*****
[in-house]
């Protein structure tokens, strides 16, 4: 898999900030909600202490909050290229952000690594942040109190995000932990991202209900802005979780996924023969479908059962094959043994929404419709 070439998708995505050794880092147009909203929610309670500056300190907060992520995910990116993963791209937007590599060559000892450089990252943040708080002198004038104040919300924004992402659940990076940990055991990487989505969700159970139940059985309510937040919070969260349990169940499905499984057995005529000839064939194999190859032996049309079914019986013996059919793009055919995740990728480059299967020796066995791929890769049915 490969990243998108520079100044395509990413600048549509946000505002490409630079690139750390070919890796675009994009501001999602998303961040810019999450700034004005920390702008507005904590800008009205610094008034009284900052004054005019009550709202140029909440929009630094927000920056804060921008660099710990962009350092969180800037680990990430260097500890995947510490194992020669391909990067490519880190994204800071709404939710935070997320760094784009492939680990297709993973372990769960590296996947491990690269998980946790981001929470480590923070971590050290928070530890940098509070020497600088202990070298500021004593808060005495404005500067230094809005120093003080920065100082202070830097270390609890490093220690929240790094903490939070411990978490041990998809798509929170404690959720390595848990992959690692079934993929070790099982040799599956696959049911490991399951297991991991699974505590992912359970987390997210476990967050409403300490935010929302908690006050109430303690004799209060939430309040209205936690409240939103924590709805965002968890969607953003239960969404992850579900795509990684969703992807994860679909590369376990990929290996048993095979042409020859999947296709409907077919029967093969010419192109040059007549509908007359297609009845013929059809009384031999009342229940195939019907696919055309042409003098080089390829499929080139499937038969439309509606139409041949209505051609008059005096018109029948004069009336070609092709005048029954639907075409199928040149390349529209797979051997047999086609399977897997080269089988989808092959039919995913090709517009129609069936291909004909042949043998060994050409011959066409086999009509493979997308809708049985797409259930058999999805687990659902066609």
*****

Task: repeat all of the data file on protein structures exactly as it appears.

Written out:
[in-house]
């Protein structure tokens, strides 16, 4: 898999900030909600202490909050290229952000690594942040109190995000932990991202209900802005979780996924023969479908059962094959043994929404419709 070439998708995505050794880092147009909203929610309670500056300190907060992520995910990116993963791209937007590599060559000892450089990252943040708080002198004038104040919300924004992402659940990076940990055991990487989505969700159970139940059985309510937040919070969260349990169940499905499984057995005529000839064939194999190859032996049309079914019986013996059919793009055919995740990728480059299967020796066995791929890769049915 490969990243998108520079100044395509990413600048549509946000505002490409630079690139750390070919890796675009994009501001999602998303961040810019999450700034004005920390702008507005904590800008009205610094008034009284900052004054005019009550709202140029909440929009630094927000920056804060921008660099710990962009350092969180800037680990990430260097500890995947510490194992020669391909990067490519880190994204800071709404939710935070997320760094784009492939680990297709993973372990769960590296996947491990690269998980946790981001929470480590923070971590050290928070530890940098509070020497600088202990070298500021004593808060005495404005500067230094809005120093003080920065100082202070830097270390609890490093220690929240790094903490939070411990978490041990998809798509929170404690959720390595848990992959690692079934993929070790099982040799599956696959049911490991399951297991991991699974505590992912359970987390997210476990967050409403300490935010929302908690006050109430303690004799209060939430309040209205936690409240939103924590709805965002968890969607953003239960969404992850579900795509990684969703992807994860679909590369376990990929290996048993095979042409020859999947296709409907077919029967093969010419192109040059007549509908007359297609009845013929059809009384031999009342229940195939019907696919055309042409003098080089390829499929080139499937038969439309509606139409041949209505051609008059005096018109029948004069009336070609092709005048029954639907075409199928040149390349529209797979051997047999086609399977897997080269089988989808092959039919995913090709517009129609069936291909004909042949043998060994050409011959066409086999009509493979997308809708049985797409259930058999999805687990659902066609």